'a light hand on production, a closeness and immediacy, and a simplicity that is utterly seductive', George Harrison's Early Takes reviewed.
An accompaniment to the DVD release of Martin Scorsese's Living in the Material World documentary, the Early Takes, Volume One album represents the early 70s, post-Beatles demos that George Harrison recorded, most of which ended up on All Things Must Pass in more polished form.
Writing throughout his time with The Beatles, Harrison's difficulty persuading the other bandmembers to record his songs resulted in a solid body of unreleased work to draw from after the band split in 1970. Although Harrison recorded and released two solo albums whilst with The Beatles, All Things Must Pass is regarded as his first 'real' solo album, given that Wonderwall was a film soundtrack, and Electronic Sound was an early synthesiser concept album.
the intimacy of casual home-studio sessions
What distinguishes these recordings, and what elevates them above the customary completist-exploiting studio sweepings that often make up the contents of similar releases, is that despite its meagre playing time at only just over half an hour, Early Takes is packed not only with the intimacy of casual home-studio sessions amongst friends, but also with some musical gems which stand alone as finished works in their own right. In the case of 'My Sweet Lord', arguably better than the polished and released version.
We hear Harrison introducing the songs, counting them in, suggesting revisions, asking for input from his assembled bandmembers. And however relaxed the scene, the musicianship is exemplary. Harrison displays a rare ability, shared most notably by Clapton (who played on All Things Must Pass), to create a groove, a swing, with an acoustic guitar. It's one of those things that is easier to notice when its absent than present, but it is the product of a musician who is comfortable with his guitar far beyond the comparatively simple demands of technical merit. Rather, it is a feel for the guitar: balance, weighting, time, and an emotional connection to the instrument which is somehow audible.
a very personal faith
It's most striking in 'My Sweet Lord'. The pared-down runthrough of the track that we hear on Early Takes is already imbued with intimacy by the informal context of the session, but the juxtaposition of Harrison's acoustic guitar dexterity and the nature of the song's lyrics bring a sincerity to the expression of a very personal faith. A sincerity which is missing on the more familiar finished work. That, with the intrusion of an unflattering lead guitar line and additional backing vocals, creates more distance between song and singer, a distance which is happily absent in the version on Early Takes.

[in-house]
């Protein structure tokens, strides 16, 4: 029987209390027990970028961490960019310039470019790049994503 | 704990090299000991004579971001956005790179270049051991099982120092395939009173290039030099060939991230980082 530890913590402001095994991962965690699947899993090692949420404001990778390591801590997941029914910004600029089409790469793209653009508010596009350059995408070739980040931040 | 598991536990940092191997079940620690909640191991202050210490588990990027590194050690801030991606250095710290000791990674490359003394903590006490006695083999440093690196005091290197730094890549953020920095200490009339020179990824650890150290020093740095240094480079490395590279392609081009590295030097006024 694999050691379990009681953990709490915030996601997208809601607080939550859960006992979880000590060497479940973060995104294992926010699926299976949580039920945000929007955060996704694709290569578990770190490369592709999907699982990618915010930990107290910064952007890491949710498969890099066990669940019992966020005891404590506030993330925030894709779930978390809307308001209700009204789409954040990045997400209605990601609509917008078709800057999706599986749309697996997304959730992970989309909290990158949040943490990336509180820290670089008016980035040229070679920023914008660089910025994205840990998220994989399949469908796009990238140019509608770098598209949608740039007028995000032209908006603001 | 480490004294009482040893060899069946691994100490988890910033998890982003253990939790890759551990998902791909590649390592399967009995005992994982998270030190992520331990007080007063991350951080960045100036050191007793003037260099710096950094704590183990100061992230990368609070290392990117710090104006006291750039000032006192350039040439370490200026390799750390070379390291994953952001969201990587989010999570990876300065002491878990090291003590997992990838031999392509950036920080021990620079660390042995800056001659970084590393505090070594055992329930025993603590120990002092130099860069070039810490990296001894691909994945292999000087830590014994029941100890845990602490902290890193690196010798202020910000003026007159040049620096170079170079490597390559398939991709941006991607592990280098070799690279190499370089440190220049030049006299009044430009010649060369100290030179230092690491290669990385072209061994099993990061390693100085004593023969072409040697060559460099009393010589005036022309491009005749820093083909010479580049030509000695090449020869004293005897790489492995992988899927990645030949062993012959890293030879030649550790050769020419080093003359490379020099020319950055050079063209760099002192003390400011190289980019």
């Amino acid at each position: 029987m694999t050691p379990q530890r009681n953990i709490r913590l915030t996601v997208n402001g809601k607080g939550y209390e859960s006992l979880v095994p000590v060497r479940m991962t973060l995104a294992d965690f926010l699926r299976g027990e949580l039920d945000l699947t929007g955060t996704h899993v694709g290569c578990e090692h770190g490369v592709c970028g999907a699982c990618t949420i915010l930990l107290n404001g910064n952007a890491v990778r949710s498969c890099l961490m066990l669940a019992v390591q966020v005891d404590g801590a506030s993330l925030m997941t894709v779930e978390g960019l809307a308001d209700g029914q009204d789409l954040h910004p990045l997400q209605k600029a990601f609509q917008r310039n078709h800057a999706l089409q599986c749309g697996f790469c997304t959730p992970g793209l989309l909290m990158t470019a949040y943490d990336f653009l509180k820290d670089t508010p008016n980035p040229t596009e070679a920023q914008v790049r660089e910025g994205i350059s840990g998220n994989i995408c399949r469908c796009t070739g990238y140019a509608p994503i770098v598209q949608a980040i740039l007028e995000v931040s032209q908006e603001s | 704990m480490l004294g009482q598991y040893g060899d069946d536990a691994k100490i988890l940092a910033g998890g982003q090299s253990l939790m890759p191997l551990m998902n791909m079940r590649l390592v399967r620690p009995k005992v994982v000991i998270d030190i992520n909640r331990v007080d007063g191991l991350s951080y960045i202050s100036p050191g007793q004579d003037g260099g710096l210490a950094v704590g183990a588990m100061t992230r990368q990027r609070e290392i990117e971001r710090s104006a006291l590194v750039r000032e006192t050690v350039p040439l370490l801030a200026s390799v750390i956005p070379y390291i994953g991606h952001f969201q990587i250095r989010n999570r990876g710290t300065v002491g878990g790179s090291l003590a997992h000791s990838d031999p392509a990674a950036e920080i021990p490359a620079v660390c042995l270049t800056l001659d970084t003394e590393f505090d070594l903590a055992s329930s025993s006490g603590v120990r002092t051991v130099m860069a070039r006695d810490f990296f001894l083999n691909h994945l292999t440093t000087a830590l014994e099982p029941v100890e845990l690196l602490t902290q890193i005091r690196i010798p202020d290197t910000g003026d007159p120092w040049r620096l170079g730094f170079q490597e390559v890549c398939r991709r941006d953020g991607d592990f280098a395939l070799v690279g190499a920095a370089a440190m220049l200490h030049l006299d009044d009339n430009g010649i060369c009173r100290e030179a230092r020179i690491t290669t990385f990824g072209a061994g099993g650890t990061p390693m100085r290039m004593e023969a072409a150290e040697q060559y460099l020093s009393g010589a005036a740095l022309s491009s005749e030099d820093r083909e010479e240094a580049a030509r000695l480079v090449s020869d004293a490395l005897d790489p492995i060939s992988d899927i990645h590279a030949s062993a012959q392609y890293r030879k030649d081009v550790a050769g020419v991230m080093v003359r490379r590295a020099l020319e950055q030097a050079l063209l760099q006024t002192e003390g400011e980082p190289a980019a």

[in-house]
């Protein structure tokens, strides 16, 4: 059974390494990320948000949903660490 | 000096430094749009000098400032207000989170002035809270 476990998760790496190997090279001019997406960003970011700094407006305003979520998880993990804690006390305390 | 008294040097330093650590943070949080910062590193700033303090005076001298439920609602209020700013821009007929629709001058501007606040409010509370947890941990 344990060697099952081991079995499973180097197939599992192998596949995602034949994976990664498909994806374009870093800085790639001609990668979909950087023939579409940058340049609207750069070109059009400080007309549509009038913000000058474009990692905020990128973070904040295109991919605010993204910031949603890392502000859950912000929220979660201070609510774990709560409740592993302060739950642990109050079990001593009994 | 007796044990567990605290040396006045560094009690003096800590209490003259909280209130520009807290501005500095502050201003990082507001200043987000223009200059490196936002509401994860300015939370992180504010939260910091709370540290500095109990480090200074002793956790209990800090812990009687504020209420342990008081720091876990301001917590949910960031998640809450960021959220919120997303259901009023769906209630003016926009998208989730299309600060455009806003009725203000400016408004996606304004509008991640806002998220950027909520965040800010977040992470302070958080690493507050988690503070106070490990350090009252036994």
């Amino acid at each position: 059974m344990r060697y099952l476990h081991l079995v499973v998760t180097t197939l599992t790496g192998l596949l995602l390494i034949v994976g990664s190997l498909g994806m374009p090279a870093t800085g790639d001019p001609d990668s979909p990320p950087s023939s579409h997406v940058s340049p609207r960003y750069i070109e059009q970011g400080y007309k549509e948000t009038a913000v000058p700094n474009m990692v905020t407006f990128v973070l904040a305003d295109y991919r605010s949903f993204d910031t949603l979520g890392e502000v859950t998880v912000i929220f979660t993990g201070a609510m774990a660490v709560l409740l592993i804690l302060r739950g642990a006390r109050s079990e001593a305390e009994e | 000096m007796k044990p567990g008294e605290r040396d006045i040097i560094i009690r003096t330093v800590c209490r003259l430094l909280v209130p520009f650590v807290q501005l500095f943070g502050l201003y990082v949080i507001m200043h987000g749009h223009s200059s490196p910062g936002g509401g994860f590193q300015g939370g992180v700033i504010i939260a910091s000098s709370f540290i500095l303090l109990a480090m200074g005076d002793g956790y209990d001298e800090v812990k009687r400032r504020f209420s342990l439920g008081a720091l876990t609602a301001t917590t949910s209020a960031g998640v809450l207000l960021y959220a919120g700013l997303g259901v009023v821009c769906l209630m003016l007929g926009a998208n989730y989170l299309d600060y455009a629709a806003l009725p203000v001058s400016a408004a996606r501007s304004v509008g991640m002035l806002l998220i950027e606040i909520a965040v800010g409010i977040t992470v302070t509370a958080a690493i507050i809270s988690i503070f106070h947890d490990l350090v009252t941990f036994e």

Beatles fans have something of a troubled relationship with the band's occasional producer Phil Spector. The Beatles themselves shared some of the same misgivings. Paul McCartney's wranglings with the producer over 'Let it Be' are perhaps the best-known, but it's fair to say that Spector's lavish dramatics, whilst undoubtedly enhancing certain compositions, also overwhelmed the subtleties of others.
The songs on Early Takes mostly wound up produced by Spector. Here they appear in their demo form, previous to being worked on with the producer. Harrison's composition and arrangement skills were such that almost nothing of the songs' structures are changed in the final versions – they are instead embellished and added to. As previously mentioned, 'My Sweet Lord' gains some electric guitar and vox, whilst 'Awaiting on you all' gains multiple guitars and a horde of voices on the official version.
Despite all that, a George Harrison demo session from the early seventies should not be thought of as something thrown together with an acoustic guitar in a bedroom. The tracks feature drums, bass, electric guitar, acoustic guitar, and in the case of 'Behind That Locked Door', the pedal steel guitar which features on the final cut. Only 'The Light that Has Lighted the World', which appeared on the later Living in the Material World album, do we get a simple acoustic and vocals rendition, and even that has had a touch of post-production multi-tracking on the outro vocals.
a light hand on production, a closeness and immediacy
Nevertheless, this short collection of takes, and we can presume that there will be more (the album is sub-titled 'Volume One', and features a publicity image from Scorsese's film taken earlier era than when the recordings took place; suggesting an ever-hairier series of images gracing the covers of albums to come) displays a light hand on production, a closeness and immediacy, and a simplicity that is utterly seductive.
With the ownership of EMI (and with it, the Abbey Road archives from which these recordings presumably came) in transition, it can be expected that the more commercially viable assets of the only British major label will see more action in the coming months and years than in the last decades, and archival recordings will constitute much of EMI's release schedule under its new owners. A good deal of that will be of a much lower calibre than Harrison's Early Takes Volume One.
Out on Universal Music, April 30